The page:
revisions, the concept of O/R Names which assumes the existence of a
   widely available Directory Service.  This Directory Service is needed
   to support several MHS operations (support for names to identify
   senders and receivers of messages in a user-friendly fashion, support
   for distribution lists, authentication of MHS components, description
   of MHS components capabilities...).

   The prime advantage of Directory Names, as perceived by many users,
   was to release users from the remembering of complex O/R Addresses
   for their correspondents.

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   In the MHS infrastructure, as compared to other protocols, a name by
   itself does not contain enough information to allow the Message
   Transfer Agents (MTAs) to route a message to the User Agent (UA)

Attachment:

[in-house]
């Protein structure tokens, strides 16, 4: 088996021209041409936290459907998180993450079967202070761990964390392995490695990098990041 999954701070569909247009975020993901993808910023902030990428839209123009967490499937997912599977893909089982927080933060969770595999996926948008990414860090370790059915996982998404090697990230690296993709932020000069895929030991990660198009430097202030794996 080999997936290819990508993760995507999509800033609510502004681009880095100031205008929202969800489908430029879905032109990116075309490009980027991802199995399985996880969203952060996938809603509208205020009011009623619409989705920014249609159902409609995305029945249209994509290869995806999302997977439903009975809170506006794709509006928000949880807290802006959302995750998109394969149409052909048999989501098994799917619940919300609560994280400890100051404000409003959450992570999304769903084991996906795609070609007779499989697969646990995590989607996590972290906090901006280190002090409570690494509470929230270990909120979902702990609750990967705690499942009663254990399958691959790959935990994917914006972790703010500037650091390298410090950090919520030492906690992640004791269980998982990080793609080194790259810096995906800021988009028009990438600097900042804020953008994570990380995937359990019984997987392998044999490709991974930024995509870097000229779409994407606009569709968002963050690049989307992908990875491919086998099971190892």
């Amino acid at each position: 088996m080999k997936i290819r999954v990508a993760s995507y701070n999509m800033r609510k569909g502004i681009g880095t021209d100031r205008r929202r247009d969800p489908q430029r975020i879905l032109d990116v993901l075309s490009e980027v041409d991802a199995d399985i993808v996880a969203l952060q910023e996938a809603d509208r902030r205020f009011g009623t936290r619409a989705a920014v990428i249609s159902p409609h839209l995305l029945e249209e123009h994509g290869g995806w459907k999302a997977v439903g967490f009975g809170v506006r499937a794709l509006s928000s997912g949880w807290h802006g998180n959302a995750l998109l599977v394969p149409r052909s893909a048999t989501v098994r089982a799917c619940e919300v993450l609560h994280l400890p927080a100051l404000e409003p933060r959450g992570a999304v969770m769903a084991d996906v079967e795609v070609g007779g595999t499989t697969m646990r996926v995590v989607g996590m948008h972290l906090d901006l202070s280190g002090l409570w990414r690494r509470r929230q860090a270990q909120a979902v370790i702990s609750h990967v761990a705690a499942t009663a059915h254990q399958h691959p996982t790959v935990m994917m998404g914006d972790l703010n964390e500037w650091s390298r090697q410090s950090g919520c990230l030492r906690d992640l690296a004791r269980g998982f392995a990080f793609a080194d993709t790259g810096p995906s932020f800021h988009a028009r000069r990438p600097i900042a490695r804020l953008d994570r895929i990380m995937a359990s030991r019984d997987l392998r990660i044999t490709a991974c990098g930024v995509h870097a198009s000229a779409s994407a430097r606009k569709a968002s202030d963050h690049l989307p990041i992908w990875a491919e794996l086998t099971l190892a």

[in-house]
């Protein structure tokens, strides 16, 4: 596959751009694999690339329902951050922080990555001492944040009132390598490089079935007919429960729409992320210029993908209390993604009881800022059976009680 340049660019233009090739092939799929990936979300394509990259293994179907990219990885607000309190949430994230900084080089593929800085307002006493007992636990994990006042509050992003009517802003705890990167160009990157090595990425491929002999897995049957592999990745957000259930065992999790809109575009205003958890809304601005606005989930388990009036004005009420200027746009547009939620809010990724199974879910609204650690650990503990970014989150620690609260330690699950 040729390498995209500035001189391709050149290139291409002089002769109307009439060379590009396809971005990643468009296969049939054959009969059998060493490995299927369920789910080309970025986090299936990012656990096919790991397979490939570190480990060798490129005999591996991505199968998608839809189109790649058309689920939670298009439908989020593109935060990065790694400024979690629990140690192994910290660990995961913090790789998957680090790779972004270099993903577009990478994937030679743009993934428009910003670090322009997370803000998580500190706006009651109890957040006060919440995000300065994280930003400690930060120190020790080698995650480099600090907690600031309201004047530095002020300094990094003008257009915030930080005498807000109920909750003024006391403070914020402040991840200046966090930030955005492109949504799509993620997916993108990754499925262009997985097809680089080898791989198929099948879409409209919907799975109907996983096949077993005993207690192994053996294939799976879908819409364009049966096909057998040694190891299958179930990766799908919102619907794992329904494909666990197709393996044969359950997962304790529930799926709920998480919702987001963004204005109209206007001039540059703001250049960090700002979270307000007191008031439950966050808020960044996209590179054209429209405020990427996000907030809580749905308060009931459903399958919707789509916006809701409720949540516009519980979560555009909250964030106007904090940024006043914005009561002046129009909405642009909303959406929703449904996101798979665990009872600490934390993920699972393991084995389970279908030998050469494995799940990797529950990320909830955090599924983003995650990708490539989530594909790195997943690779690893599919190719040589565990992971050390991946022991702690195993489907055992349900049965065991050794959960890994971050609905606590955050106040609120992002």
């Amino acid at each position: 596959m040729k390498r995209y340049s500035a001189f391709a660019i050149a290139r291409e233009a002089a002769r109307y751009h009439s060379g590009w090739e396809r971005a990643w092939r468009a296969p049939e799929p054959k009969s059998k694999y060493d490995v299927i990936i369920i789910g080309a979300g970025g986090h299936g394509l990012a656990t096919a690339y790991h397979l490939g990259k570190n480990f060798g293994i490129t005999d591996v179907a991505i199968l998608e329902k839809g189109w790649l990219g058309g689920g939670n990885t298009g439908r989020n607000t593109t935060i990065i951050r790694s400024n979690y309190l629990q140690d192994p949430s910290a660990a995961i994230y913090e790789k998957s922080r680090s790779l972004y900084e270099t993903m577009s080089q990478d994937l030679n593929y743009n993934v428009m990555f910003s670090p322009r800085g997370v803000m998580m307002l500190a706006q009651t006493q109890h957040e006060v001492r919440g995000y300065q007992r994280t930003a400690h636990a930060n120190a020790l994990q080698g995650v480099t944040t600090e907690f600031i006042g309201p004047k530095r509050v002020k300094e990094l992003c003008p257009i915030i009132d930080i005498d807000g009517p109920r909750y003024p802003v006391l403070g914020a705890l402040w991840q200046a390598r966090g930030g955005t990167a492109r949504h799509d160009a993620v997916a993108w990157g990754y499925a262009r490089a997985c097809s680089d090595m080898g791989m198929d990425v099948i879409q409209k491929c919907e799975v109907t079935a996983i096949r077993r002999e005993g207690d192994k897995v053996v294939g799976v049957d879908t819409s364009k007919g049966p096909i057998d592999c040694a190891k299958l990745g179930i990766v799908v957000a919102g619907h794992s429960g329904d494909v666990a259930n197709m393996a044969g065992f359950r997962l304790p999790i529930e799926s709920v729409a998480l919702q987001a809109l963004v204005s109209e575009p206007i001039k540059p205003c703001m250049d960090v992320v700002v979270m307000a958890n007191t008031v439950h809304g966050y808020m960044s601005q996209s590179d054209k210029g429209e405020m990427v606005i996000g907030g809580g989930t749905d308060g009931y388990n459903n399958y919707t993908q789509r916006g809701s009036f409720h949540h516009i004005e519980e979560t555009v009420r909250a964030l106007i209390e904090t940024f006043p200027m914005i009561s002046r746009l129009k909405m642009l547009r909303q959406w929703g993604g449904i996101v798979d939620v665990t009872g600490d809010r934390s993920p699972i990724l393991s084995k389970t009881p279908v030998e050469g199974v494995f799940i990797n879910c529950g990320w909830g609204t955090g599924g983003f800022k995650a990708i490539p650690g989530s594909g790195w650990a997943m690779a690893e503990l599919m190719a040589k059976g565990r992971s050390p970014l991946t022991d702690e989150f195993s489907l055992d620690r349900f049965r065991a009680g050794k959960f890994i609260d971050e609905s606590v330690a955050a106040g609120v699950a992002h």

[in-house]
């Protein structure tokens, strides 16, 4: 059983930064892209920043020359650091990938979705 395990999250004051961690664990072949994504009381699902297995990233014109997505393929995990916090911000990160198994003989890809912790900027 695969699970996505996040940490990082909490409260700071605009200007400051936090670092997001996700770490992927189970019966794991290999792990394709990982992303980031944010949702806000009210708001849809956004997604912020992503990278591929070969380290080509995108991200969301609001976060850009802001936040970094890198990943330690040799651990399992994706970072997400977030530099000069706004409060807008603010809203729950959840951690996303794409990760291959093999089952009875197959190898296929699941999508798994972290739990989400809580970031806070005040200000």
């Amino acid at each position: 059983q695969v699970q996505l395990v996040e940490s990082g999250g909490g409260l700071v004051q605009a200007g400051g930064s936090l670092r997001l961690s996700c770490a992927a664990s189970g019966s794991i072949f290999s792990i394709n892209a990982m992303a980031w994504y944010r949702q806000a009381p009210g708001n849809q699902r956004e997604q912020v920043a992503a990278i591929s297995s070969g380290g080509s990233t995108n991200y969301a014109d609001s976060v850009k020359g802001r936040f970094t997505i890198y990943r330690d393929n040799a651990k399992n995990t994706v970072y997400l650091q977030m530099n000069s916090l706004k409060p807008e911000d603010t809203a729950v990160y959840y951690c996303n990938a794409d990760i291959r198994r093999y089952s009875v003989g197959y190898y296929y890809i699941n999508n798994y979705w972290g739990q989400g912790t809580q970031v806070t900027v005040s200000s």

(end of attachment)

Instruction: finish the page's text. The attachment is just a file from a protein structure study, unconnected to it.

servicing this name.  The routing process is based on information
   provided by different MHS Management Domains, whether they are public
   or private.

   An MHS community combines several administrative MHS domains among
   which agreements for cooperative routing exist:  the GO-MHS community
   is the set of MTA's taking care of X.400 mail operations on the
   Internet [RFC 1649].

   In the absence of a distributed Directory Service, an interim
   technique has been developed within the GO-MHS community to collect
   and advertise routing information.  This resulted in an experimental
   IETF protocol [RFC 1465].

2. Rationale

   A number of routing problems are preventing the present Internet
   X.400 service from expanding its number of participating message
   transfer agents to a global scale.  The two most critical problems